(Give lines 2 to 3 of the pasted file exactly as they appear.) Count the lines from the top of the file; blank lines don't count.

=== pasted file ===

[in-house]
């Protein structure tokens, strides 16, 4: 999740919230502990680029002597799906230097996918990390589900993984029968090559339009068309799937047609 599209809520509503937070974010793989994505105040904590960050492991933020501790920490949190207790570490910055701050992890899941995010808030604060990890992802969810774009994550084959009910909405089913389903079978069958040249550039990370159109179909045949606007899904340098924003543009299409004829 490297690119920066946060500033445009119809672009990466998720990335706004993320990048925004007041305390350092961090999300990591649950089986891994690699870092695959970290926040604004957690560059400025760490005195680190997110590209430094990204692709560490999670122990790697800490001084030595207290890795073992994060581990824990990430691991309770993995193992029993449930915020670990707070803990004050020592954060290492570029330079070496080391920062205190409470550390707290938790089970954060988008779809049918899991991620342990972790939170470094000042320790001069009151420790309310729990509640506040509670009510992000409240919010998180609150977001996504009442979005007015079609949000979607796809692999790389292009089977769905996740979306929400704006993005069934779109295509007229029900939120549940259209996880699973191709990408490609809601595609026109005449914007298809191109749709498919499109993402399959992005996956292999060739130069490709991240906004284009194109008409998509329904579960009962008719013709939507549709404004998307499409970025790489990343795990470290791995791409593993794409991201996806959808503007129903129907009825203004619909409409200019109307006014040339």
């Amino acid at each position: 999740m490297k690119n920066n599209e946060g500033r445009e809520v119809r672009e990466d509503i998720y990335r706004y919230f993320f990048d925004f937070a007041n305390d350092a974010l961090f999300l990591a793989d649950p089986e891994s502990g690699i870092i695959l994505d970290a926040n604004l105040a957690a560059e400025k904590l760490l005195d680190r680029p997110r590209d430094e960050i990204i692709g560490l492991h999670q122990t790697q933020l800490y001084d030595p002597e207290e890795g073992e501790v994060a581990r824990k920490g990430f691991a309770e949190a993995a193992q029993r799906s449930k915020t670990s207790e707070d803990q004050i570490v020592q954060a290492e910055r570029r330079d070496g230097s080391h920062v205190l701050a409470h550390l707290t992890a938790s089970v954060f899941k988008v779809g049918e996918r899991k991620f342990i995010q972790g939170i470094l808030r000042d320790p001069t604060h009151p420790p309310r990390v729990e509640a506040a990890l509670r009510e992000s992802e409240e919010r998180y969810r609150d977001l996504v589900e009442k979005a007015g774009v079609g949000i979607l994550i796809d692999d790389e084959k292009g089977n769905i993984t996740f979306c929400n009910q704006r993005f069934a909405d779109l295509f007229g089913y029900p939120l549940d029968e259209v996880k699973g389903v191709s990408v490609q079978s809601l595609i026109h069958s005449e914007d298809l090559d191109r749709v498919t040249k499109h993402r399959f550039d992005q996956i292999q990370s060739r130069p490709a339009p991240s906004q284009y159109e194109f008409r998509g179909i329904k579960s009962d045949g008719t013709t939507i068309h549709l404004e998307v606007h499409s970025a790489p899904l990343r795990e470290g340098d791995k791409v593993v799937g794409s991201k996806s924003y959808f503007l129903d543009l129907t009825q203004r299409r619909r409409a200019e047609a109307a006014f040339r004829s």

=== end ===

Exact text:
């Protein structure tokens, strides 16, 4: 999740919230502990680029002597799906230097996918990390589900993984029968090559339009068309799937047609 599209809520509503937070974010793989994505105040904590960050492991933020501790920490949190207790570490910055701050992890899941995010808030604060990890992802969810774009994550084959009910909405089913389903079978069958040249550039990370159109179909045949606007899904340098924003543009299409004829 490297690119920066946060500033445009119809672009990466998720990335706004993320990048925004007041305390350092961090999300990591649950089986891994690699870092695959970290926040604004957690560059400025760490005195680190997110590209430094990204692709560490999670122990790697800490001084030595207290890795073992994060581990824990990430691991309770993995193992029993449930915020670990707070803990004050020592954060290492570029330079070496080391920062205190409470550390707290938790089970954060988008779809049918899991991620342990972790939170470094000042320790001069009151420790309310729990509640506040509670009510992000409240919010998180609150977001996504009442979005007015079609949000979607796809692999790389292009089977769905996740979306929400704006993005069934779109295509007229029900939120549940259209996880699973191709990408490609809601595609026109005449914007298809191109749709498919499109993402399959992005996956292999060739130069490709991240906004284009194109008409998509329904579960009962008719013709939507549709404004998307499409970025790489990343795990470290791995791409593993794409991201996806959808503007129903129907009825203004619909409409200019109307006014040339």
């Amino acid at each position: 999740m490297k690119n920066n599209e946060g500033r445009e809520v119809r672009e990466d509503i998720y990335r706004y919230f993320f990048d925004f937070a007041n305390d350092a974010l961090f999300l990591a793989d649950p089986e891994s502990g690699i870092i695959l994505d970290a926040n604004l105040a957690a560059e400025k904590l760490l005195d680190r680029p997110r590209d430094e960050i990204i692709g560490l492991h999670q122990t790697q933020l800490y001084d030595p002597e207290e890795g073992e501790v994060a581990r824990k920490g990430f691991a309770e949190a993995a193992q029993r799906s449930k915020t670990s207790e707070d803990q004050i570490v020592q954060a290492e910055r570029r330079d070496g230097s080391h920062v205190l701050a409470h550390l707290t992890a938790s089970v954060f899941k988008v779809g049918e996918r899991k991620f342990i995010q972790g939170i470094l808030r000042d320790p001069t604060h009151p420790p309310r990390v729990e509640a506040a990890l509670r009510e992000s992802e409240e919010r998180y969810r609150d977001l996504v589900e009442k979005a007015g774009v079609g949000i979607l994550i796809d692999d790389e084959k292009g089977n769905i993984t996740f979306c929400n009910q704006r993005f069934a909405d779109l295509f007229g089913y029900p939120l549940d029968e259209v996880k699973g389903v191709s990408v490609q079978s809601l595609i026109h069958s005449e914007d298809l090559d191109r749709v498919t040249k499109h993402r399959f550039d992005q996956i292999q990370s060739r130069p490709a339009p991240s906004q284009y159109e194109f008409r998509g179909i329904k579960s009962d045949g008719t013709t939507i068309h549709l404004e998307v606007h499409s970025a790489p899904l990343r795990e470290g340098d791995k791409v593993v799937g794409s991201k996806s924003y959808f503007l129903d543009l129907t009825q203004r299409r619909r409409a200019e047609a109307a006014f040339r004829s």